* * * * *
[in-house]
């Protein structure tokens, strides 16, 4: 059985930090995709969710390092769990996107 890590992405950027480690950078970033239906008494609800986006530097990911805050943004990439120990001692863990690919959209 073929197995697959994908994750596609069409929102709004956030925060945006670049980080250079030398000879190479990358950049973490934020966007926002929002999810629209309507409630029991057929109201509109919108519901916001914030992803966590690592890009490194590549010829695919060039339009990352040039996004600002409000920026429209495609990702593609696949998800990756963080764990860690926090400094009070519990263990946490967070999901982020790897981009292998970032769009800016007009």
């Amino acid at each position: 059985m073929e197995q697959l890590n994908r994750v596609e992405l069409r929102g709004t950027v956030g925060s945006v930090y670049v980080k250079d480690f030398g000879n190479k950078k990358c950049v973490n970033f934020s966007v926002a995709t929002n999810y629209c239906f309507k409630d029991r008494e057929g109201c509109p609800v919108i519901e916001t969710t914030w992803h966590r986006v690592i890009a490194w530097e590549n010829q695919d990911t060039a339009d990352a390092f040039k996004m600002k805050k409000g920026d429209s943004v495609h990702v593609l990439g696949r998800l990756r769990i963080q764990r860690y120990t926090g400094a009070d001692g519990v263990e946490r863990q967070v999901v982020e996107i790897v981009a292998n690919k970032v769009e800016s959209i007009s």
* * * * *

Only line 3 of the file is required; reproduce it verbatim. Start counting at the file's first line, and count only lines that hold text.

């Amino acid at each position: 059985m073929e197995q697959l890590n994908r994750v596609e992405l069409r929102g709004t950027v956030g925060s945006v930090y670049v980080k250079d480690f030398g000879n190479k950078k990358c950049v973490n970033f934020s966007v926002a995709t929002n999810y629209c239906f309507k409630d029991r008494e057929g109201c509109p609800v919108i519901e916001t969710t914030w992803h966590r986006v690592i890009a490194w530097e590549n010829q695919d990911t060039a339009d990352a390092f040039k996004m600002k805050k409000g920026d429209s943004v495609h990702v593609l990439g696949r998800l990756r769990i963080q764990r860690y120990t926090g400094a009070d001692g519990v263990e946490r863990q967070v999901v982020e996107i790897v981009a292998n690919k970032v769009e800016s959209i007009s």